Student NameKamila Hernandez
Faculty Mentor NameErica Goss
CollegeInstitute of Food and Agricultural Sciences, Department of Plant Pathology
MajorBiological and Environmental Engineering
Research InterestsUsing plant-based biofuels as an alternative to plastic, Solar Powered Desalination Plants, Climate change and rising sea levels
Academic AwardsFlorida Machens Opportunity Scholars; Undergraduate Research for Emerging Scholars; Recognition for Spanish Literary Excellence 2018; Recognition for Environmental Awareness Excellence 2018
OrganizationsClimate Active Gators; Hispanic Student Association (MLP Fall 2018 class); Society of Hispanic Professional Engineers
VolunteeringClimate Activist March Organizer; Speaking to Junior and Junior High school kids the importance of gender equality
Hobbies and InterestsPainting Murals, Reading Books, Writing Essays, Kayaking at Lake Wauburg

Why I got involved in research:

One of the main reasons why I choose to come to the University of Florida is because it is a publicly renown research institute. Having sat in Biology and Chemistry classes all throughout High School learning the material fascinated me, but I was eager to get hands on with a project and use my knowledge to be a part of something greater. During my very first summer semester at UF I took it upon myself to go looking for a research opportunity that excited me. After looks of exploring, I found Dr. Goss’s lab where she is working on a project which investigated invasive pathogen species from Indiana. I instantly contacted her and showed her how passionate I was to lend a hand. Thanks to her willingness to take me in, here I am now!

Research Project

A novel Pyricularia-like species on Microstegium vimineum in Indiana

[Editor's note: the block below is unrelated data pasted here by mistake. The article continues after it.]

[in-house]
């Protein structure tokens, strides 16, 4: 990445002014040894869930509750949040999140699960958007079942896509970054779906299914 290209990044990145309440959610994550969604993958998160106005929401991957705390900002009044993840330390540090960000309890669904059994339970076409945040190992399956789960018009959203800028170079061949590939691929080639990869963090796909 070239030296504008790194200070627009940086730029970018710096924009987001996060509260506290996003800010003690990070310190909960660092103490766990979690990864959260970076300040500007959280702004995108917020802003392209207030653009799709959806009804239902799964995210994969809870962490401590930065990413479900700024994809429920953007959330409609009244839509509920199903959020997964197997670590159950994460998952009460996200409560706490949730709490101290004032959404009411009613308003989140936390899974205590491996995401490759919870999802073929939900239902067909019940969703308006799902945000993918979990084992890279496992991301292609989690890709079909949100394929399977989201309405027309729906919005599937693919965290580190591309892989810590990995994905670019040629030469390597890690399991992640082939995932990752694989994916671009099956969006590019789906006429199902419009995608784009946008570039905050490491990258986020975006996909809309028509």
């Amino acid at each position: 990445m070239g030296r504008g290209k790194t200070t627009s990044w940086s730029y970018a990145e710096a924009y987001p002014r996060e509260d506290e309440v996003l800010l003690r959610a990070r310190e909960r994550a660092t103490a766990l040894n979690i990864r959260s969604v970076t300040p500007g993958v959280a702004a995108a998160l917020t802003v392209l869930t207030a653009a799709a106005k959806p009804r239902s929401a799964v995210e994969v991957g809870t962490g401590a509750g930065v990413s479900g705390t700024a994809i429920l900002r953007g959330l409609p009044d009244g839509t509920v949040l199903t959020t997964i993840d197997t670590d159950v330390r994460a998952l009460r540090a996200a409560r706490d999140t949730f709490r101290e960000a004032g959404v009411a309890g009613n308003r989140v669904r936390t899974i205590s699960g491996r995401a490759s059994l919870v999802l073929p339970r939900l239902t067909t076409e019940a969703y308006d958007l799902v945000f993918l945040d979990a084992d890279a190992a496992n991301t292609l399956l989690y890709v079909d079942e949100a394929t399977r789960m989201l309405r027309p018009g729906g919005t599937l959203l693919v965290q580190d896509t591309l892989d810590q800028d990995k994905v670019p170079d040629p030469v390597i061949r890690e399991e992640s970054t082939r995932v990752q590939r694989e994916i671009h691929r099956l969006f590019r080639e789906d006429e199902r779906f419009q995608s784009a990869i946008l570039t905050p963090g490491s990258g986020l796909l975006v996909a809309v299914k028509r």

The Big Oaks National wildlife refuge in Madison, Indiana is home to native plant species such as ___ and non-native plant species such as the Microstegium Vivimeum. It has been found that these non-native Microstegium Vivimeum plant species have been infected by several pathogens including Pyricularia and Bipolaris Gigantea. When an invasive species moves to a new area it has competitive advantage. This competitive advantage went away when the pathogens began to emerge in the area and the invasive species began dying off. Although this seems to benefit the native species, it does not due to the fact that the introduction of the pathogen has infected both the native and the non-native plants. Thus, harming the biodiversity of the park and leading to environmental concerns.
In the summer of 2018, Dr. Erica Goss and a team of researchers collected samples of the contaminated non-native Microstegium Vivimeum from the Big Oaks National wildlife refuge. The purpose of this research project is to identify the different pathogens that have affected this plant species. 13 damaged Microstegium Vivimeum leaves have been cultured and the pathogen will be isolated from each leaf. In this research I identify the pathogen by using barcoding loci. I use PCR to replicate the DNA of the pathogen and then send the DNA in to be sequenced. Once I have the DNA sequence I use the NCBI database to determine what the pathogen is. If the DNA sequence is unrecognized by the databse, meaning that the species is unidentified, I will find a microbiologist to help me understand the characteristics of the species and publish the findings.
By finding the unknown pathogens on the Microstegium Vivimeum plant, I will be able to help the process of understanding how the pathogens emerged in Big Oaks National Park and why they have contaminated both non-native and native plant species. This brings about a bigger concern, regarding what can be done to fix this situation and restore the growth of the native species in the park. This case is somewhat similar to that of the Wheat Blast in South America, where a host jump of plant pathogens caused an outbreak of disease in wheat crops. This eventually lead to a strain of production in South America in 2017. It is important to be able to identify and execute these pathogens in order to prevent diseases in crops which could produce famine. Although the Wheat Blast situation is of higher severity than the pathogen invasion at Big Oaks National Wildlife refuge the cases are similar because both of the pathogens have the ability to jump from host. This is an interesting and fairly undiscovered topic and I am currently looking into it.